My wife Jaya and I went to Dhanbad Junction railway station yesterday at around 6.00 am to see off my son Babai, who was going to Kolkata by New Delhi-Sealdah Rajdhani Express. It being a Sunday morning, there wasn’t any rush at the platform no. 1. Also, this platform was expecting two Rajdhani Express trains, one after another.
There was a little boy, who doesn’t look older than 12 years of age. He was shining shoes of a man there. He asked Babai pointing his dusty shoe. Arrival of the train was declared already when we arrived the station. Yes, the train was running before time! I just remarked that the train was coming, the boy replied that there’s a lot of time as the train will only leave at the scheduled time. The scheduled halt, otherwise, is 5 minutes at Dhanbad station. That boy polished the shoes and asked for putting a pair of extra rubber soles inside. We said OK as the little boy will earn some money. I am against any child labour, but we can’t avoid the hard realities in our country. The train had already arrived and after paying him Rs 80 for shining the shoes and the soles, we went to Babai’s coach. The train left on the scheduled time at 6.28 am.
Jaya and I were walking back towards the exit for car park, the same boy again came to us asking for polishing my shoes. I gave my shoes to him for shining and started chatting with him. He said that his name was Rahul Kumar Ravidas. He studies in 4th standard in Khalsa School at Bank More in Dhanbad. He has four siblings — three sisters and one younger brother, who is just 3 years old. I felt happy when he said that excepting his younger brother, they all go to school. His father is a cobbler. He has a busy schedule. He comes to the station daily at 6.00 am and works until 9.00 am. Then goes back to home to get freshen up and for breakfast. His school starts at 10.20 am. On his return from school, after taking some food, he comes back to the station at around 5.00 pm and works there until 7.30 pm. Then he returns home. He then completes the daily homework and do some studies. The poor child has no time to play! I asked him whether he misses playing games after school hours. He said that his father’s income isn’t adequate for their family and also he needs to work to fund the cost of their education — school fees, books, dress, shoes etc. “Sau-sau rupay lag jaate hai.” (These all cost hundreds of rupees.) He said that he prefers to work hard rather than playing and then getting dropped out of school. He has matured much beyond his little age.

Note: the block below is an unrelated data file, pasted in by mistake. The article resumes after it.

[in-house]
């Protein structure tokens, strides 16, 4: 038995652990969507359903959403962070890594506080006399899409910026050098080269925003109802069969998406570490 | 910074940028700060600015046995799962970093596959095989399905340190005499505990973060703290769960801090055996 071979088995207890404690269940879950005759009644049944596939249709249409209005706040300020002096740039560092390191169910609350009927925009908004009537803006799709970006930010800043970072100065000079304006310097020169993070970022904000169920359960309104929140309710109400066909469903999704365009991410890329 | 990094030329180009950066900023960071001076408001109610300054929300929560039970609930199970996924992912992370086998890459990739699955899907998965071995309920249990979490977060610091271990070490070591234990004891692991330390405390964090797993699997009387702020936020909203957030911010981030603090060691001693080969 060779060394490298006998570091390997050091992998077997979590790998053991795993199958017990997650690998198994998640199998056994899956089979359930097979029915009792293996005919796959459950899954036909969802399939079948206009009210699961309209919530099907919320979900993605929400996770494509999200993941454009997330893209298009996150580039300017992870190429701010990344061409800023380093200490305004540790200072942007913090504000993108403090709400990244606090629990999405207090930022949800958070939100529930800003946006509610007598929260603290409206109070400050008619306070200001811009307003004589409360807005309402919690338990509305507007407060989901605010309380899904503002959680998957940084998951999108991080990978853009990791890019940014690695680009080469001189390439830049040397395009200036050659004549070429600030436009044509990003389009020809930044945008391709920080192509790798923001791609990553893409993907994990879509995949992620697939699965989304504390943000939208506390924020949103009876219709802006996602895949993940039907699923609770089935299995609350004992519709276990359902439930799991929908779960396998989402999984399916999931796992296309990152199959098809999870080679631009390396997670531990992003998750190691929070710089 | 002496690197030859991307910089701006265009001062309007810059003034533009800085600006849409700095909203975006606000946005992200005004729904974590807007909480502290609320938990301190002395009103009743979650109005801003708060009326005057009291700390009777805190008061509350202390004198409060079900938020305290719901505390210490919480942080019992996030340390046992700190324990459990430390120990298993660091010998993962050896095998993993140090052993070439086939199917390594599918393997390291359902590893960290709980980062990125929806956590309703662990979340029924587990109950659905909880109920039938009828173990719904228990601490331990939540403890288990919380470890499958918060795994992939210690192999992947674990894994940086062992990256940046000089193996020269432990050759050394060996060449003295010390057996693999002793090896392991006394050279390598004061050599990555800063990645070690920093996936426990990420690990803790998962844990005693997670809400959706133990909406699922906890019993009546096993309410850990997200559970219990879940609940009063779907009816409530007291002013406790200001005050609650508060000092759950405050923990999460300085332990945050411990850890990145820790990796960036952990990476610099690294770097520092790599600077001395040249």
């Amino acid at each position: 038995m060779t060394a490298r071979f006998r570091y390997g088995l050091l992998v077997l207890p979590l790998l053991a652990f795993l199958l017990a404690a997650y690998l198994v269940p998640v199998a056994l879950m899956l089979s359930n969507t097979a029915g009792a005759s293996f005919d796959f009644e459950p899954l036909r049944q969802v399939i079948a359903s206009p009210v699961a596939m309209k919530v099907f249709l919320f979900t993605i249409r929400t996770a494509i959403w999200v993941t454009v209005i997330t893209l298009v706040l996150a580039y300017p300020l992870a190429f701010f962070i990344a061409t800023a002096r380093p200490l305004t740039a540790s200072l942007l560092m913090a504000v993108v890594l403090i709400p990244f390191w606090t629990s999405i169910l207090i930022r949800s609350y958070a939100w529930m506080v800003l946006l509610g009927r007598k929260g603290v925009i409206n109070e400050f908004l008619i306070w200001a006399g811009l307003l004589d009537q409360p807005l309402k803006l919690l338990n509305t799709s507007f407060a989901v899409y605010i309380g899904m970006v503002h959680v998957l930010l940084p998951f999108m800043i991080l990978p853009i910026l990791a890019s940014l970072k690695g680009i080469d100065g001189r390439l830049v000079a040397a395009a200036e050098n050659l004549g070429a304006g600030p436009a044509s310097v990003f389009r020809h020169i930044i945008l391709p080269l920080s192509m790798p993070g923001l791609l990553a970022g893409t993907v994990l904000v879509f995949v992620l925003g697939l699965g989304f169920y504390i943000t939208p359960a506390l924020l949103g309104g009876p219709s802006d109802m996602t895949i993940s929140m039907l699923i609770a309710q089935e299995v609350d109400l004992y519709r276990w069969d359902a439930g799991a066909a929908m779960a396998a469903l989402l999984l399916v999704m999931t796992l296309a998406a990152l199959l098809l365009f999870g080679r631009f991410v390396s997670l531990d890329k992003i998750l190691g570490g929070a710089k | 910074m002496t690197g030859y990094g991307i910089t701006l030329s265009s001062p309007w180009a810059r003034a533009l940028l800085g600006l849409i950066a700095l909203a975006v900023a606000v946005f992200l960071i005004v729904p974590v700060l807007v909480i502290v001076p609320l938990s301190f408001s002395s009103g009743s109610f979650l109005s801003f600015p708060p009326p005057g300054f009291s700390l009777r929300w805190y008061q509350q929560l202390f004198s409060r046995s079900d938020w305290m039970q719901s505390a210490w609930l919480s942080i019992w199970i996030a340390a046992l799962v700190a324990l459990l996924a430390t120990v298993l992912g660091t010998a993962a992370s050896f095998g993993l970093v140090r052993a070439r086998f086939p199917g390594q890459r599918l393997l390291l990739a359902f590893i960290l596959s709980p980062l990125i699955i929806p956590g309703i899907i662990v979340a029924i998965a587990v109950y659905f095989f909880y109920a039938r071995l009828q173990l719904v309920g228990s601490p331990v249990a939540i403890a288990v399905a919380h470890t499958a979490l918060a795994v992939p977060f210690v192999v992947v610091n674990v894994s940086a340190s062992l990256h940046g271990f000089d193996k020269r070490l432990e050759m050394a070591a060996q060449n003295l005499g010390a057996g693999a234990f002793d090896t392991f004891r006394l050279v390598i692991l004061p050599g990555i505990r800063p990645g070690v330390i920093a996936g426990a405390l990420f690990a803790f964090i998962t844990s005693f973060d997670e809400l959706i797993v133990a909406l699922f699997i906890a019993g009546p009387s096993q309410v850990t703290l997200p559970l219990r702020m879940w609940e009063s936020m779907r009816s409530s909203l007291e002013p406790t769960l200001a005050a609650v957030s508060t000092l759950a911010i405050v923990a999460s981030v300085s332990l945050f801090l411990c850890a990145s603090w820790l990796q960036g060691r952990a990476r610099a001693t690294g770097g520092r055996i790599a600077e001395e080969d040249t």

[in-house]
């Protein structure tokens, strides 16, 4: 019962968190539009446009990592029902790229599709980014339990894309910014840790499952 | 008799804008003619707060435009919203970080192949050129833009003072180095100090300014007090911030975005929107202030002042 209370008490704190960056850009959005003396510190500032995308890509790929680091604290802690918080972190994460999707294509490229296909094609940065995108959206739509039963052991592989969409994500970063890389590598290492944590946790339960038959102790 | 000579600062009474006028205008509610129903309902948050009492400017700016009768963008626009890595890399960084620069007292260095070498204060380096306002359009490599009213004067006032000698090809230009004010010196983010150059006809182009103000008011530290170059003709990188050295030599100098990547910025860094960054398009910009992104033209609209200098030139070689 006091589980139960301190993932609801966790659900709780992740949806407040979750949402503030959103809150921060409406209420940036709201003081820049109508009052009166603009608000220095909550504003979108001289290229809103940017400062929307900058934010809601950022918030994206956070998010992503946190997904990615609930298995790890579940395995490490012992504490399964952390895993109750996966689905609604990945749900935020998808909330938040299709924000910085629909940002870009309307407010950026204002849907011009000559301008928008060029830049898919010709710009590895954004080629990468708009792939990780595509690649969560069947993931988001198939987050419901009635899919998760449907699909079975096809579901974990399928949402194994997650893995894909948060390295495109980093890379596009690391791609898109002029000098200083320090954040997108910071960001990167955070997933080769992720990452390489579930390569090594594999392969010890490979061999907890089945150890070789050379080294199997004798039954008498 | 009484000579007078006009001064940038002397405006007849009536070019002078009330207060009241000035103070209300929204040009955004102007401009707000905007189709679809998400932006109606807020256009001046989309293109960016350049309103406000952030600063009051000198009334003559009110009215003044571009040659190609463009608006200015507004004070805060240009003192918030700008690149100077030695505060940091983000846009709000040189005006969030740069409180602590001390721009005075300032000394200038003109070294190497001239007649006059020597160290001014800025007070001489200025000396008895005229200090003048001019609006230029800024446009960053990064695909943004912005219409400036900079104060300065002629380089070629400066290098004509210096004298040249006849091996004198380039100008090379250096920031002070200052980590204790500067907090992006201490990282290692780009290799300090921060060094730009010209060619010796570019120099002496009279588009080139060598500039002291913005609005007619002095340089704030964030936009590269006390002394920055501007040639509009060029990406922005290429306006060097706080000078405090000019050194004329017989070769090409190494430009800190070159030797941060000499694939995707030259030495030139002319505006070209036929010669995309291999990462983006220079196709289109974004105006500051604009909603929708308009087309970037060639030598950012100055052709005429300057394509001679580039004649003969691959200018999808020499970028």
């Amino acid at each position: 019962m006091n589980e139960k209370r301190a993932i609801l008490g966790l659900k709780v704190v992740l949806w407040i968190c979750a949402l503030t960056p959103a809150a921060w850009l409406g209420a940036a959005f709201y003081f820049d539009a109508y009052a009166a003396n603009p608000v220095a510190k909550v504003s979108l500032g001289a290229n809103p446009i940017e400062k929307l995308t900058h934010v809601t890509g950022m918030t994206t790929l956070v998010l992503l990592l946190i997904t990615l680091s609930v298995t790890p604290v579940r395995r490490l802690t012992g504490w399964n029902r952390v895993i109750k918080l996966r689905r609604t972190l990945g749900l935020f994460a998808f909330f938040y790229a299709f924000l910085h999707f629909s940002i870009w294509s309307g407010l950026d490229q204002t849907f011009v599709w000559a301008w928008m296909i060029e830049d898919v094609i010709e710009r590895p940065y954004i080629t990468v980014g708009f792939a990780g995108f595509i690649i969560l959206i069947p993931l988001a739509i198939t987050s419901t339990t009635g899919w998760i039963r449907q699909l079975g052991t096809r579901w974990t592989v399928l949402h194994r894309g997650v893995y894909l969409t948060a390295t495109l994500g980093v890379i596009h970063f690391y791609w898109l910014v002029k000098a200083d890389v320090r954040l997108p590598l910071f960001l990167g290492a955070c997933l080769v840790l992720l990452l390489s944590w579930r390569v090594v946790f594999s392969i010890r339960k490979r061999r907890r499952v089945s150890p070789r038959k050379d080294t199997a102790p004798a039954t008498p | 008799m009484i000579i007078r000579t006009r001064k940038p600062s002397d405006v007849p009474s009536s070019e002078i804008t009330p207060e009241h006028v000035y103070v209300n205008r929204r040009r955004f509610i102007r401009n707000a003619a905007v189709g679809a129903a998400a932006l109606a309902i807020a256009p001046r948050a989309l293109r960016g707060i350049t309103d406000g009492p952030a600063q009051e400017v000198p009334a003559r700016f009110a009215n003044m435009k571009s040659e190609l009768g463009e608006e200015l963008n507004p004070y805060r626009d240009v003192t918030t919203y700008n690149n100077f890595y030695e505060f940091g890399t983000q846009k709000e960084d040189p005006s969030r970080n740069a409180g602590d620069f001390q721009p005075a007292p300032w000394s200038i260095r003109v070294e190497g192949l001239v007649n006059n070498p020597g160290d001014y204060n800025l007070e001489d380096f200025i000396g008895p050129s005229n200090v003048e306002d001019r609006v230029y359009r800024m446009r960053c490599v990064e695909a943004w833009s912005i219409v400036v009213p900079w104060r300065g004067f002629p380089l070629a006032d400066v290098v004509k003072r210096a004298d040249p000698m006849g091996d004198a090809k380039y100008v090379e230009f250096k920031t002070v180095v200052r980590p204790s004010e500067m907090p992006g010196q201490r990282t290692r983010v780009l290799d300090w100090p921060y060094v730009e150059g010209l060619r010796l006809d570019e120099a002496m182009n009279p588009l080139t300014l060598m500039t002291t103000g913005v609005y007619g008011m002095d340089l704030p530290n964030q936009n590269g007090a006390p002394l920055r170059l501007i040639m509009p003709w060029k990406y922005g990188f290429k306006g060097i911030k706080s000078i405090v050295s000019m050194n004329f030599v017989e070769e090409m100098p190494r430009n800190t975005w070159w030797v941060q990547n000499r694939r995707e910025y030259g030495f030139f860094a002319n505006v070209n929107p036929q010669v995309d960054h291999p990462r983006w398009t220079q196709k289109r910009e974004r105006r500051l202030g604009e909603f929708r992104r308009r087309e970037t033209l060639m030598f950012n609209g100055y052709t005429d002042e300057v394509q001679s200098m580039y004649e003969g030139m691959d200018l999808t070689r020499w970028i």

When I asked him whether he had any breakfast he replied that he comes to the station on empty stomach and eats at home when he returns at 9.30 am. He doesn’t want to spend money unnecessarily!! If he feels very hungry then only he eats a plate of kachories at the station on platform no. 2. He said that he earns Rs 100-150 on most of the days. Some days even pass without getting any earning. His best days are when he earns Rs. 200-250.
We were going to a tea shop at the station for our morning tea. I invited him to join us. He gladly followed us. Jaya bought him a packet of cake. He was very happy. He said to me “Sahab, aj to mera din bahut accha hai, subah-subah 250 rupay mil gaye.” (Sir, today’s an excellent day for me, I have earned 250 rupees in the morning itself.) I advised him to study at any cost. “May his efforts shine his future”, I prayed for him.
I liked his innocence, his maturity and his efforts to get educated. Yes, child labour is a curse, a social evil and is illegal, but mere abolishing child labour through a legislation will not help unless every child gets an opportunity to study in a school and every family has the means to afford the cost of education and feeding the child.